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When I Told My Girl Scout Troop About My Autism

“Do you think this sounds right? Should I add or delete anything?” I asked while holding a notebook with the speech written out in my hand.

“You don’t have to tell people just because you are researching more,”  my mom assured me. “Since this is making you extremely stressed, you can choose not to tell your Girl Scout Troop. Also, you realize that the Girl Scout Troop leaders already know, right?”

“No, I did not know that. Why did you tell them? I still want to tell them,” I insisted. “What time am I going to talk? Where should I sit? Where is everyone else going to sit? What is an appropriate reaction? Is Kirsten, my twin sister, going to be OK? What if not all of us come to the meeting?” I questioned my mom.

The day arrived.

I prepared for the meeting: set chairs, snacks, and a computer out to do our finances, and also took a book from my room and put it on the couch, covered it with a jacket, and left it there. We previously decided that we were going to go caroling as a Girl Scout Troop like we do every year during the troop meeting and then come back to our original location and have a regular meeting, overall having an extra-long gathering.

Mom told the troop that there was an important meeting agenda item we would do immediately once we got back, and then we would continue the meeting as normal. Then, Emily communicated she would be there for the meeting, but not the caroling. Eleni had to leave shortly after caroling. So, there was a small amount of time when the troop would be together as a whole. However, if Emily arrived late, the entire troop would not be there. My mom asked me if I still wanted to tell my Girl Scout Troop, even if Emily did not arrive. I told her yes; I did.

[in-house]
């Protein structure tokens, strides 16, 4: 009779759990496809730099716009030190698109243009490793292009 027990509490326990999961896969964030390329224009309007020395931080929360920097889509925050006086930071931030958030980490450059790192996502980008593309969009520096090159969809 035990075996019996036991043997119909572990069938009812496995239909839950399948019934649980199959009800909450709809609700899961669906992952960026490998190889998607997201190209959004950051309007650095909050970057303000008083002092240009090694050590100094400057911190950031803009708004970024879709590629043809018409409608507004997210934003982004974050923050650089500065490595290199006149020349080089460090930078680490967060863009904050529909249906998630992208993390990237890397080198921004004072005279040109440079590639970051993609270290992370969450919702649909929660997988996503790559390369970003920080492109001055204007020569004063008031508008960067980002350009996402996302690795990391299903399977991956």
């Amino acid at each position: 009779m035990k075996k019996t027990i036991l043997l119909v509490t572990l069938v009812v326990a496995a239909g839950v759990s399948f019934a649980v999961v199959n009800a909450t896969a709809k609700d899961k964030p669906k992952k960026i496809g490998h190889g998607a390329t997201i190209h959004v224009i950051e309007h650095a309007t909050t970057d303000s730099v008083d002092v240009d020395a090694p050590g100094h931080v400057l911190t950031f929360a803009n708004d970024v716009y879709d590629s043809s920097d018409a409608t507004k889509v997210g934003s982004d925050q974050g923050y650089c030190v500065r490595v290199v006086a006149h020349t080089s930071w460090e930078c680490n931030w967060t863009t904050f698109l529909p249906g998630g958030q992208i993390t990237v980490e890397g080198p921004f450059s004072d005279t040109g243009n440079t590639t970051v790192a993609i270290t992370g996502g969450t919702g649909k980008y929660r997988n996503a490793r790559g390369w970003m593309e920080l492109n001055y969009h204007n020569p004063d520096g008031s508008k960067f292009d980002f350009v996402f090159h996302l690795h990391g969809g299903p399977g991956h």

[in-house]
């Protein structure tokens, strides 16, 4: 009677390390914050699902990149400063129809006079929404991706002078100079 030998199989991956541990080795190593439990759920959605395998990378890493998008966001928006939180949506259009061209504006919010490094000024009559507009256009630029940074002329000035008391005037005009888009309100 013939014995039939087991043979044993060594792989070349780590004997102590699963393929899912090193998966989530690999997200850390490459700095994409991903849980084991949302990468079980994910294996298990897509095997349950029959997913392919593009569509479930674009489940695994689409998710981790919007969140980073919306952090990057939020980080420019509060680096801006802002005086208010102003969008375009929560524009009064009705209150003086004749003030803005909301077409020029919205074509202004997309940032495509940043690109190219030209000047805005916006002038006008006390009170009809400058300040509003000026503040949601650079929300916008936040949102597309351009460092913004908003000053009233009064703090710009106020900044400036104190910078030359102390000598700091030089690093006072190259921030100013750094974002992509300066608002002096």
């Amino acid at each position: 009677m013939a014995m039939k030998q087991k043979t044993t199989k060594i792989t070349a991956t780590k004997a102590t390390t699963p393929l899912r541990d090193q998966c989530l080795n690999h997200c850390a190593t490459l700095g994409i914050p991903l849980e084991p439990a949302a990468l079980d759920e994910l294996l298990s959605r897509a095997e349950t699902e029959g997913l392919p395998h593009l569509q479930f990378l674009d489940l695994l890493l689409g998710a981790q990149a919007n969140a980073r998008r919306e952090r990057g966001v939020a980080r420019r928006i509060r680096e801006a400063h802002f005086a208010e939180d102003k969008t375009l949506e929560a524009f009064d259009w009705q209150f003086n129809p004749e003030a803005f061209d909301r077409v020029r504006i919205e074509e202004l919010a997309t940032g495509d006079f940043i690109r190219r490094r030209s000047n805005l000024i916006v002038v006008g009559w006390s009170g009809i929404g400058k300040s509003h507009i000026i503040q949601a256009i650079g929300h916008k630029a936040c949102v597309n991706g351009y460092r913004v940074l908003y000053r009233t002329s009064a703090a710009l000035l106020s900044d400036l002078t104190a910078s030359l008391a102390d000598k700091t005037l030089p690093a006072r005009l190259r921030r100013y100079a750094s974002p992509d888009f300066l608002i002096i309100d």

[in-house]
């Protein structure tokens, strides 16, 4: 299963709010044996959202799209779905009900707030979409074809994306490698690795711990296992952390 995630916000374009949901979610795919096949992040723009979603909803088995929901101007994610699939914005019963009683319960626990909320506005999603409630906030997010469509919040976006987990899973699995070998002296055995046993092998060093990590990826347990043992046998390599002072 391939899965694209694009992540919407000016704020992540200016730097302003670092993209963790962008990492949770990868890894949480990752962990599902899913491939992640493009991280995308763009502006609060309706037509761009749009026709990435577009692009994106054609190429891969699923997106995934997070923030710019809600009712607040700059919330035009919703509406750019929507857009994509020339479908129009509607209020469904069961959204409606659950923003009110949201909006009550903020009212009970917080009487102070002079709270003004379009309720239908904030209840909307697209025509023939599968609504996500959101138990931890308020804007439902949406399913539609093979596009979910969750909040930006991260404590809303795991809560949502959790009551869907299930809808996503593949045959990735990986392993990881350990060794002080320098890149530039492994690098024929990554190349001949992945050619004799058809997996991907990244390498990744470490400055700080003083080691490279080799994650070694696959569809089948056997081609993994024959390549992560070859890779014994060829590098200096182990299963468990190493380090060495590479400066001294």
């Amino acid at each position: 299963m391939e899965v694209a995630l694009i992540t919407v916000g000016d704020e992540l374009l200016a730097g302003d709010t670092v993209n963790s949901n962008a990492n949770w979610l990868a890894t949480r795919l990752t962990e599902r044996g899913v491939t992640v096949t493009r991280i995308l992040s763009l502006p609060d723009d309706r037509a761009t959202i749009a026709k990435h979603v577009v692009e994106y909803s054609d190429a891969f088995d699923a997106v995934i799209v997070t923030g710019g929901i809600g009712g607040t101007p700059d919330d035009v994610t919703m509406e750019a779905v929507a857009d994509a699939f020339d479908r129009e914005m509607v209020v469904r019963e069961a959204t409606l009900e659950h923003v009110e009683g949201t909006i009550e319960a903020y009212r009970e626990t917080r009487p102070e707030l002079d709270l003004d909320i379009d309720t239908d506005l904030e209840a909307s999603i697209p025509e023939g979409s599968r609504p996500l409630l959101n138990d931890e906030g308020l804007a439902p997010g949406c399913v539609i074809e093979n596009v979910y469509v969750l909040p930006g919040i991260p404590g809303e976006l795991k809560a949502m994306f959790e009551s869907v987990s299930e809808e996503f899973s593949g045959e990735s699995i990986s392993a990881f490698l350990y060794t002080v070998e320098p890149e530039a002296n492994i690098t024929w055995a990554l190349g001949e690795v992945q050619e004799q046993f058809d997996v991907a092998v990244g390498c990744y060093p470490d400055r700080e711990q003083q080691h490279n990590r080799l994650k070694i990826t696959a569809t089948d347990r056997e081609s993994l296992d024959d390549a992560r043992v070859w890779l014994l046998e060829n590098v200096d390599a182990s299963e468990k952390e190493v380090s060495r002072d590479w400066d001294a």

We piled out of the car from caroling, happy even if we did not sing well. These events increased my stress levels because I get anxious when things don’t follow the plan and think about what-if scenarios. Emily arrived. Everyone got settled into their seats.

“Before Eleni leaves, Jocelyn has something she would like to tell you.” announced my mom.

I was sweating, my mind was racing, I could not concentrate, and I was shaky. During caroling, my friends kept asking me if I was OK because I was more nervous than usual.

I pulled out a small pink notebook with flowers on the cover. I flipped to the first page where I had written out my speech word for word. I started speaking.

“I want you to know something about me,” I said nervously. “I don’t want you to tell anyone. I have Asperger’s, which is a subcategory of autism…”

Many starts, stops, and pauses later, I looked up finally to see what they would say; I had been staring down at my notebook the entire time, too nervous to look up. No one asked to see the picture book about autism that I had brought with me, so I just left it there. This was a good thing because I did not need to use the book as an aid to explain myself, and the troop understood it well enough by just me speaking.

“We like you no matter what,” Emily reassured me while hugging me.

“Thank you for telling us,” said Eleni.

The rest of my friends said nothing. Then, a leader spoke up and asked what they as a troop could do. I was still shaking with adrenaline. I tried to answer the question, ended up rocking back and forth because I was nervous, then I whispered I had to use the restroom, staying in there for a couple of minutes to calm myself down. When I came out, they had moved to doing finances. I suddenly became exhausted. “Must have been an adrenaline rush coming out of my system,” I thought to myself. The meeting continued. Then once everyone left, I felt like someone had lifted a weight off my shoulders because I could stop pretending like it was not a big deal and admit that it exhausted me.

I was so nervous to tell my Girl Scout Troop because before this, only my doctors and my family knew that I had autism, or so I thought. My mom had told some adults in her life, but did not tell me about that. I told no one else because I did not want them to treat me differently. I told my Girl Scout Troop because I have known most of them since elementary school; they are my friends, and I thought it would help them better understand me. Once everyone left, I asked my twin sister and mom how they thought it went. They said that it went fine and reassured me it was going to be OK.

Looking back, I realized I had made it out to be a much bigger deal, and gotten stressed a lot more about it than I should have. My friends are still my friends and are more understanding of me, but otherwise still treat me the same. They are more understanding when I tell them I need a break. Telling people my identity helped them to better understand why I act and do things differently.

Getty image by SerrNovik.

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